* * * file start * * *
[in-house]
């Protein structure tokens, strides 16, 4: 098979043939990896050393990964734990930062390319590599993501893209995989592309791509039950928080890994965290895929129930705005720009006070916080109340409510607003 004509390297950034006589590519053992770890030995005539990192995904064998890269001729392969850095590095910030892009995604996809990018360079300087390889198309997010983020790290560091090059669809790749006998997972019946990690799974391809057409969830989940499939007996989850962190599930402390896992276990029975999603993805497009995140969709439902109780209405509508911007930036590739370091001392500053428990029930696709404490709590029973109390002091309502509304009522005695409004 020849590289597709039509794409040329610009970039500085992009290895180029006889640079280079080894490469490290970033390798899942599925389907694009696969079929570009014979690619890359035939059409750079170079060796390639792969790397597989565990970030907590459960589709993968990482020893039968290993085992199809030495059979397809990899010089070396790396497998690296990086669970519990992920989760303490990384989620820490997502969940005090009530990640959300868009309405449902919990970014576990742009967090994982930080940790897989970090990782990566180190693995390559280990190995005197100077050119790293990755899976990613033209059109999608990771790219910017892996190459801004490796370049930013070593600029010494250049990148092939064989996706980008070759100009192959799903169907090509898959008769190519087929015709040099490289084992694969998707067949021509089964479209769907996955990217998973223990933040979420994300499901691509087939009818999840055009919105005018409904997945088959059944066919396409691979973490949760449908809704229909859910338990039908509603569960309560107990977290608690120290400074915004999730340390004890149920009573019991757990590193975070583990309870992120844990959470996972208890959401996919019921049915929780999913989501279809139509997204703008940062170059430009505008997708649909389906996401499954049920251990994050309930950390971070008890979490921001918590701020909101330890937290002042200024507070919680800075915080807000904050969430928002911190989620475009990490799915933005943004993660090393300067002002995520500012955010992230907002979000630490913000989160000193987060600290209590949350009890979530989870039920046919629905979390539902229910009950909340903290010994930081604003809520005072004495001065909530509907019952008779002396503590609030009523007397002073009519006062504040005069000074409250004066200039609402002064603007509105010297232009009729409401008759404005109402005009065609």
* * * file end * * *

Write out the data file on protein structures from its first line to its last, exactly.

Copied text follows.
[in-house]
């Protein structure tokens, strides 16, 4: 098979043939990896050393990964734990930062390319590599993501893209995989592309791509039950928080890994965290895929129930705005720009006070916080109340409510607003 004509390297950034006589590519053992770890030995005539990192995904064998890269001729392969850095590095910030892009995604996809990018360079300087390889198309997010983020790290560091090059669809790749006998997972019946990690799974391809057409969830989940499939007996989850962190599930402390896992276990029975999603993805497009995140969709439902109780209405509508911007930036590739370091001392500053428990029930696709404490709590029973109390002091309502509304009522005695409004 020849590289597709039509794409040329610009970039500085992009290895180029006889640079280079080894490469490290970033390798899942599925389907694009696969079929570009014979690619890359035939059409750079170079060796390639792969790397597989565990970030907590459960589709993968990482020893039968290993085992199809030495059979397809990899010089070396790396497998690296990086669970519990992920989760303490990384989620820490997502969940005090009530990640959300868009309405449902919990970014576990742009967090994982930080940790897989970090990782990566180190693995390559280990190995005197100077050119790293990755899976990613033209059109999608990771790219910017892996190459801004490796370049930013070593600029010494250049990148092939064989996706980008070759100009192959799903169907090509898959008769190519087929015709040099490289084992694969998707067949021509089964479209769907996955990217998973223990933040979420994300499901691509087939009818999840055009919105005018409904997945088959059944066919396409691979973490949760449908809704229909859910338990039908509603569960309560107990977290608690120290400074915004999730340390004890149920009573019991757990590193975070583990309870992120844990959470996972208890959401996919019921049915929780999913989501279809139509997204703008940062170059430009505008997708649909389906996401499954049920251990994050309930950390971070008890979490921001918590701020909101330890937290002042200024507070919680800075915080807000904050969430928002911190989620475009990490799915933005943004993660090393300067002002995520500012955010992230907002979000630490913000989160000193987060600290209590949350009890979530989870039920046919629905979390539902229910009950909340903290010994930081604003809520005072004495001065909530509907019952008779002396503590609030009523007397002073009519006062504040005069000074409250004066200039609402002064603007509105010297232009009729409401008759404005109402005009065609």